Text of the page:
So, what is it you do, Heidi Wright?
I serve as COO for EO Media Group, joining the company just over a year ago after my predecessor, John Perry, retired.
Tell us about EO Media Group.
The company, originally known as East Oregonian Publishing Company, was established in December 1886 and has been owned by the same family since 1908. Today, we are known as EO Media Group and are headquartered in Salem, Oregon, which is also home to our Capital Press regional agriculture newspaper. In addition, we staff a capital bureau reporting team in Salem, in partnership with Pamplin Media. Besides Capital Press, we have two dailies and eight weeklies in Oregon and Washington, with just over 43,700 paid circulation.
Historian William (Bill) Willingham has written a book capturing the 110-year history of the company under the current owners, the Forrester and Brown families. The book, scheduled to be published in November, is titled “Grit and Ink—an Oregon Family’s Adventures in Newspapering, 1908-2018.” As family-held newspaper companies go the wayside, it’s a timely read about newspapering over the last century.
What do you see as EO Media Group newspapers’ advantage in their markets?
One advantage is the family’s commitment, as spelled out in our recently updated mission statement, to “produce credible news that gains our communities’ trust, because a well-informed public keeps our communities strong.” As the company transitions to the next generation, especially in these divisive times, that commitment continues. Another advantage is a deep knowledge and familiarity with the communities we serve, given the long history of the company. For Capital Press, that community is defined not by geography, but rather the agriculture sector.
You’ve worked at both family-owned and publicly traded newspaper companies. Speaking generally, what corporate environment do you prefer?
Although both have advantages and disadvantages, my preference is a family-owned environment.
While family-held media companies need to pay attention to the bottom line too, now more than ever, there is also room to develop new revenue streams and business lines that might not turn a profit for six months to a year. And there’s the ability consider more than the bottom line when making decisions about our markets and the communities we serve. Obviously, this is more difficult to do with the quarterly profit expectations of a publically traded company.
Also, my experience has been publically-traded companies usually develop and implement their strategic plans consistently across all properties, which leaves little ability for publishers at the local level to dedicate resources and efforts to market-specific opportunities.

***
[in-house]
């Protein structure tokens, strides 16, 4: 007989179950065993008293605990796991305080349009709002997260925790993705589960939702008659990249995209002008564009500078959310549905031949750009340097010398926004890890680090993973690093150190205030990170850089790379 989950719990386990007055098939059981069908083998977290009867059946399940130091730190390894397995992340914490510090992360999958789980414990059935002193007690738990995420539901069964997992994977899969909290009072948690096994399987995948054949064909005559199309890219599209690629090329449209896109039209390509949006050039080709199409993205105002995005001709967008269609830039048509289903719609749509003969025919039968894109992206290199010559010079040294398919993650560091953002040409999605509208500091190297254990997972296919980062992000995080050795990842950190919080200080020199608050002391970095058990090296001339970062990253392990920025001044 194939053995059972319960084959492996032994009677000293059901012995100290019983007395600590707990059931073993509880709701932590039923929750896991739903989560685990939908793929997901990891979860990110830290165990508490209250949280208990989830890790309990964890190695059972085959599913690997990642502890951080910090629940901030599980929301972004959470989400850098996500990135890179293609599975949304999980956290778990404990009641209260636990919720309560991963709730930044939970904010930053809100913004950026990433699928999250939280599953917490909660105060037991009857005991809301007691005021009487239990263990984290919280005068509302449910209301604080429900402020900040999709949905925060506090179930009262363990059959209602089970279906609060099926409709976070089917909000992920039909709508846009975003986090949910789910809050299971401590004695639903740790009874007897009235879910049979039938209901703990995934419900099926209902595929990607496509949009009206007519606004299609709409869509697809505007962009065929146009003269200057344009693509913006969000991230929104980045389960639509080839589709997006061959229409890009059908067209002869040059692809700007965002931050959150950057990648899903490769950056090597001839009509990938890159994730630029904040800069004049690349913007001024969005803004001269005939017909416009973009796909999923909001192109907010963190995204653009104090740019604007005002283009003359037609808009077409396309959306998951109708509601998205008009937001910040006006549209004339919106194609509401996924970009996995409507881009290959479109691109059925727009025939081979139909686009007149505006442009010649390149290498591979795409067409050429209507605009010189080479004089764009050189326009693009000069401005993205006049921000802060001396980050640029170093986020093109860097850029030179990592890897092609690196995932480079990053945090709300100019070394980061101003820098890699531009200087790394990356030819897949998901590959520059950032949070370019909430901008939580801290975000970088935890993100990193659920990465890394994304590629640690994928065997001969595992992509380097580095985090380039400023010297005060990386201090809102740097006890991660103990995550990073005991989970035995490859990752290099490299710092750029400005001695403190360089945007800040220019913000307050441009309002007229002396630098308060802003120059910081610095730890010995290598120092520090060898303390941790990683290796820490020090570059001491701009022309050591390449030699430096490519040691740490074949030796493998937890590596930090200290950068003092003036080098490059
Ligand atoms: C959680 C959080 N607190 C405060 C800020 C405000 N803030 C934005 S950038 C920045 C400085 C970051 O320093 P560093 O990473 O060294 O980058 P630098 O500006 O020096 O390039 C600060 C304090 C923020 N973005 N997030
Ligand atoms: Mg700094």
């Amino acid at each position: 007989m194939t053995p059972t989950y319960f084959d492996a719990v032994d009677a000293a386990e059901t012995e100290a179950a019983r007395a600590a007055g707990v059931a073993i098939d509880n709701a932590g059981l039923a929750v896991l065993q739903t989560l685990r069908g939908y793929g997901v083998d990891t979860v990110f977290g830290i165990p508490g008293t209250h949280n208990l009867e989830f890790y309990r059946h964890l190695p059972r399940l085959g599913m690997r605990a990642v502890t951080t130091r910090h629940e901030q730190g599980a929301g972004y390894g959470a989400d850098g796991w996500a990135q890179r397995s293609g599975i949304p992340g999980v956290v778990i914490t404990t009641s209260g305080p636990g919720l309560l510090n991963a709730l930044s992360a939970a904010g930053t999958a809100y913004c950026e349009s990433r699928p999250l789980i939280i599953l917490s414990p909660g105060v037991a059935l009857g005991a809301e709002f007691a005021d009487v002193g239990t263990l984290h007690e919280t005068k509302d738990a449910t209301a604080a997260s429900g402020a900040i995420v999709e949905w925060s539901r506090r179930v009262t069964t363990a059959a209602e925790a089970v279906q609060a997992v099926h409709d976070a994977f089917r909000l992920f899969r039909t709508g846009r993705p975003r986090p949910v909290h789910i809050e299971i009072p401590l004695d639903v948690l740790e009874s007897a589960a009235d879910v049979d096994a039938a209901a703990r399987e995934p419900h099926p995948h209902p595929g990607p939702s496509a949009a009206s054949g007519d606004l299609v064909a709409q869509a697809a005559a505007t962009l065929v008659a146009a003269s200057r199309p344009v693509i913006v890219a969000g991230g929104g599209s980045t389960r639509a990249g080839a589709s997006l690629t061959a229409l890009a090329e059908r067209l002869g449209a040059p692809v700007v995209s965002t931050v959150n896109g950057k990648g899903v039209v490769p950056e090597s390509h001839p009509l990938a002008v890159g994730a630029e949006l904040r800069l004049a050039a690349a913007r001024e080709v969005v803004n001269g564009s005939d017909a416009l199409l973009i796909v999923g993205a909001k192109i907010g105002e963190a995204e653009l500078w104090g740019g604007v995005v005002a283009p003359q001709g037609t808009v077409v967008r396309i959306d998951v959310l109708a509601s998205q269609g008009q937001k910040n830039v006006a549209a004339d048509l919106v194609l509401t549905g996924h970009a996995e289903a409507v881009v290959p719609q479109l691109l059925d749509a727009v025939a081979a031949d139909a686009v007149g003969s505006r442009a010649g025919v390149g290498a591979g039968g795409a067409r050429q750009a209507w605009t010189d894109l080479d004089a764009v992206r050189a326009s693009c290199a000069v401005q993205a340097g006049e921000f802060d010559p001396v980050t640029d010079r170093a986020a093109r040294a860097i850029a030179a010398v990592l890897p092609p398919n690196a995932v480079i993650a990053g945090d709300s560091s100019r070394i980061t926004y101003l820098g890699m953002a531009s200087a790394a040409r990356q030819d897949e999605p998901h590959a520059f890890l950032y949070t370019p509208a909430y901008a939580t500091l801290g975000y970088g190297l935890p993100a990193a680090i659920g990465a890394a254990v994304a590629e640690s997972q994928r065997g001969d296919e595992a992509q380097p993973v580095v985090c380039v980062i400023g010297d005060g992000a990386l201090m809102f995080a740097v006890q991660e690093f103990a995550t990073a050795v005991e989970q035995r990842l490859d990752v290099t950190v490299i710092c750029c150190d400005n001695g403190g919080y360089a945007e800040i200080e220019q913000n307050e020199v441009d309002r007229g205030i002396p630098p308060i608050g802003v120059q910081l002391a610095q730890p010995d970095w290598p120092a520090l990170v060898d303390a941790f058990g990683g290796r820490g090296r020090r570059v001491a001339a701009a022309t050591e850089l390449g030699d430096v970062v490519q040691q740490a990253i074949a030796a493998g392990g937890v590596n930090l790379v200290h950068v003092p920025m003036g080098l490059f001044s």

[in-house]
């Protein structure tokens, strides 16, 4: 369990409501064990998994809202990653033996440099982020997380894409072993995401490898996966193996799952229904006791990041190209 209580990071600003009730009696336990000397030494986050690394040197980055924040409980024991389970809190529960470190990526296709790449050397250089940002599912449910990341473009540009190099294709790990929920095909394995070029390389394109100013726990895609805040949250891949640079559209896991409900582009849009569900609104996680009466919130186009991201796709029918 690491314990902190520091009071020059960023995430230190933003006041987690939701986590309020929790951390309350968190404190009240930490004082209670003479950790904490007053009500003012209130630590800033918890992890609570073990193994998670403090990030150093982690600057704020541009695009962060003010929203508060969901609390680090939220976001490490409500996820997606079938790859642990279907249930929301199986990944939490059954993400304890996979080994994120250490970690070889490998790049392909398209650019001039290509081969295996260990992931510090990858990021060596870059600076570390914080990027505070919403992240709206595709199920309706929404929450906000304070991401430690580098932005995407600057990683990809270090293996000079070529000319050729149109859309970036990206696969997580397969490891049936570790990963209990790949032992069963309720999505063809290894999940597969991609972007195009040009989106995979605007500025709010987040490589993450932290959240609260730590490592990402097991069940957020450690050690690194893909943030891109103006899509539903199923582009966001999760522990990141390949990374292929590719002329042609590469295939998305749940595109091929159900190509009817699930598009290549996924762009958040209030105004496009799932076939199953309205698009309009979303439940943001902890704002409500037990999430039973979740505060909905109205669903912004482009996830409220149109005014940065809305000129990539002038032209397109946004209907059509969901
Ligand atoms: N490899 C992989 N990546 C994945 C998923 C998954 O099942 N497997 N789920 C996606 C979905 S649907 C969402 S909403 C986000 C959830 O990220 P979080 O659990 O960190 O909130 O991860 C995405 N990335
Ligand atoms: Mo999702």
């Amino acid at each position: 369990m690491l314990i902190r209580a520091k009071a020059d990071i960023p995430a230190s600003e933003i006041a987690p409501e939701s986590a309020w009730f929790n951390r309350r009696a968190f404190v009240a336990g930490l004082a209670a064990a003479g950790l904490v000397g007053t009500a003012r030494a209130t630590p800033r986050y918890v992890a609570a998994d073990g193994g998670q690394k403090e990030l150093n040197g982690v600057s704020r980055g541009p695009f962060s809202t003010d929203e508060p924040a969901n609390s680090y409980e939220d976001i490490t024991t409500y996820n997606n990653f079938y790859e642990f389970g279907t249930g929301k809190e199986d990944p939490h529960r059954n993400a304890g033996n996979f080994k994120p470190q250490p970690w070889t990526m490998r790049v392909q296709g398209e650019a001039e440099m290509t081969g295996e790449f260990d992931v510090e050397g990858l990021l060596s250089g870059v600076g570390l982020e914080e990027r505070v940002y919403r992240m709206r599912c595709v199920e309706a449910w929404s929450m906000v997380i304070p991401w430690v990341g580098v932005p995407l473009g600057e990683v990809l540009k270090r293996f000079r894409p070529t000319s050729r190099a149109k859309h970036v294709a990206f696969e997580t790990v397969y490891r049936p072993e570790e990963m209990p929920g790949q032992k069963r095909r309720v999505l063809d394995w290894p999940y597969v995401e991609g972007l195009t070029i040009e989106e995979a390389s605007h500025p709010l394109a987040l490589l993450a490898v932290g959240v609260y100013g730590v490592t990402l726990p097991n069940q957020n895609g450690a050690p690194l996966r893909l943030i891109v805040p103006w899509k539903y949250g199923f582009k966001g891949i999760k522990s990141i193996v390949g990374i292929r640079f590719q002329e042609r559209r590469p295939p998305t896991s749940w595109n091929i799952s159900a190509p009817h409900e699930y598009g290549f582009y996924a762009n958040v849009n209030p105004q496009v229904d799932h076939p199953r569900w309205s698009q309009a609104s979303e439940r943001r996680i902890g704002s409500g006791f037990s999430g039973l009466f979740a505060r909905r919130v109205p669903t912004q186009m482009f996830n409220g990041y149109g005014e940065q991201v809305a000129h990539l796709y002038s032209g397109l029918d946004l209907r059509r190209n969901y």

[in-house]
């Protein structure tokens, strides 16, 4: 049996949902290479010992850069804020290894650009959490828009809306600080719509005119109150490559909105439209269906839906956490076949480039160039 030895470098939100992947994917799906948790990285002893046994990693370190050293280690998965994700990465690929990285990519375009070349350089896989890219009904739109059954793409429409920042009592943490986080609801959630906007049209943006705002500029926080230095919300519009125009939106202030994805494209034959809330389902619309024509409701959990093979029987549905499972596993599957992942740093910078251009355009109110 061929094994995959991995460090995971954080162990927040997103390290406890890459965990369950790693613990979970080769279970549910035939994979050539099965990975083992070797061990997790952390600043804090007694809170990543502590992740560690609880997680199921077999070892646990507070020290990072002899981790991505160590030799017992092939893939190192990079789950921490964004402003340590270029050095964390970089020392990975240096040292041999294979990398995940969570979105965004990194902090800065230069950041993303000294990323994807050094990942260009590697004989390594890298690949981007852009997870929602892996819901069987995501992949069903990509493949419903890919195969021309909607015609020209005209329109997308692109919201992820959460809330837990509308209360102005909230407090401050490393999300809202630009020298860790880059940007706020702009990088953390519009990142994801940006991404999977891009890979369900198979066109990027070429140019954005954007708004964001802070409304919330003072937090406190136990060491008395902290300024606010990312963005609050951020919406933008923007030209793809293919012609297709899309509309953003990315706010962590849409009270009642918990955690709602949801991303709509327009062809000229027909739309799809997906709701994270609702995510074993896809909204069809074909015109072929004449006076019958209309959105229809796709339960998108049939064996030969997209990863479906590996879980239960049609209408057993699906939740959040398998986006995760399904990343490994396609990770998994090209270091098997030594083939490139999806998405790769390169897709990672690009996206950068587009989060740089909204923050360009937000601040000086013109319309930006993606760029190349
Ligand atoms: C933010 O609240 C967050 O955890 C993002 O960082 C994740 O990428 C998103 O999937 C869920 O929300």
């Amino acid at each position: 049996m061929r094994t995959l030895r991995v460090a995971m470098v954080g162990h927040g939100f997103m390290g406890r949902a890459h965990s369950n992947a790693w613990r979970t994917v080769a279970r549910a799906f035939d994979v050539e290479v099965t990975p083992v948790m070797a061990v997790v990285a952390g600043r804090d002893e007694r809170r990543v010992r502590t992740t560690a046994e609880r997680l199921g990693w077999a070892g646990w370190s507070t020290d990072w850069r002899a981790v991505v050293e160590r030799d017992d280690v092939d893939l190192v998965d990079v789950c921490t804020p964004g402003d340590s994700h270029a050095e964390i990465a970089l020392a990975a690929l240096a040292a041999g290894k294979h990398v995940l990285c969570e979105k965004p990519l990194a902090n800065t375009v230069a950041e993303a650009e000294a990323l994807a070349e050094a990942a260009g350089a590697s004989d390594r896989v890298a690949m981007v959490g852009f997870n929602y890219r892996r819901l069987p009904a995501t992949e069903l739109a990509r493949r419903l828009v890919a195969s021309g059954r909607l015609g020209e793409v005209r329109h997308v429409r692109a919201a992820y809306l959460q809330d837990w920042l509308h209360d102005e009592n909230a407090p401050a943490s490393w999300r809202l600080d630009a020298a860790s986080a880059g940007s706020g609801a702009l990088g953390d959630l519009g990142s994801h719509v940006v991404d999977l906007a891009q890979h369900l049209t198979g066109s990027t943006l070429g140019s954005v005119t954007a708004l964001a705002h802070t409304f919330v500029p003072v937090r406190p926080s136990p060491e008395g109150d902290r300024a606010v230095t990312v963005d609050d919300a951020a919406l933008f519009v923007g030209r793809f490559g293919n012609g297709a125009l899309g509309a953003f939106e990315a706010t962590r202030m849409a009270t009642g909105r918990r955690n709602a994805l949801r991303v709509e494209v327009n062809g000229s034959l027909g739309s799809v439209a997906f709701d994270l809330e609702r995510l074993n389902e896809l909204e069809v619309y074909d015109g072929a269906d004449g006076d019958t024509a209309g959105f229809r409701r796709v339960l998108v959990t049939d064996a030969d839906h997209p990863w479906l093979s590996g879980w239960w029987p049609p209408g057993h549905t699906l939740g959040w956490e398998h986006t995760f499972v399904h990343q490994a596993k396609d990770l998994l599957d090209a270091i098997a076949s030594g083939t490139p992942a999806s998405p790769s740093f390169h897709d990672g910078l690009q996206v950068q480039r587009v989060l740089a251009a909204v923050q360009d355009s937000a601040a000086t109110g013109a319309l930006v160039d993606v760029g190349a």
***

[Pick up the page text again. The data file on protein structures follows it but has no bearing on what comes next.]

What drew you to the newspaper business in the first place?
What drew me to the newspaper business was a deep respect for the community newspaper in Butte, Montana, where I lived for 25 years. Butte is a unique, passionate, “in your face” kind of town and The Montana Standard, a Lee Enterprises newspaper, understood how to connect to the community. When an opportunity came up at in 1996, I left an analyst job in the coal division of Montana Power and started my newspaper career as the Standard’s controller. Subsequently, in 2000, I was named publisher of The Montana Standard by Mary Junck.
Now that you’re deeply in the newspaper business, how does its future look to you?
From a reader standpoint, I believe we have an opportunity to capture more audience that wants the credible, real news our journalists produce, rather than “echo chamber” noise at the fringes. The challenge for all of us is to figure out to deliver that content in a way that reaches a younger audience and financially stabilizes our business. The current discussions around Internet privacy in the US will have a profound effect on our industry, if the only ones at the table with access to first-party data are the likes of Google, Facebook and Amazon.
We’ll be further ahead if we stay focused on how to profitably increase the number of eyeballs we’re reaching for advertisers, rather than concentrating on the vehicles we use to deliver content, that is, newspaper, website, e-mail, social media, etc.
And, we need to parlay our current audiences and news-gathering efforts to find new, profitable revenue streams. For example, one effort we’re focusing on right now is tapping into the $11.8 billion tourism industry in Oregon with a platform (OneBoat) that will be profitable for us and work in partnership with the efforts the statewide tourism agency, Travel Oregon.
Tell us about your involvement in Inland, and what the association has meant for you and EO Media Group.
As long as I can remember, the Inland annual conference was the “must attend” event each year. The programming helps all of us get out of the day-to-day weeds and see new opportunities for our respective organizations. And the value of making and keeping connections in the industry is immeasurable.
Editor’s note: Heidi Wright has been nominated for a two-year term on the Inland Press Association Board of Directors. Elections for board members will take place at the Annual Meeting in Chicago September 10.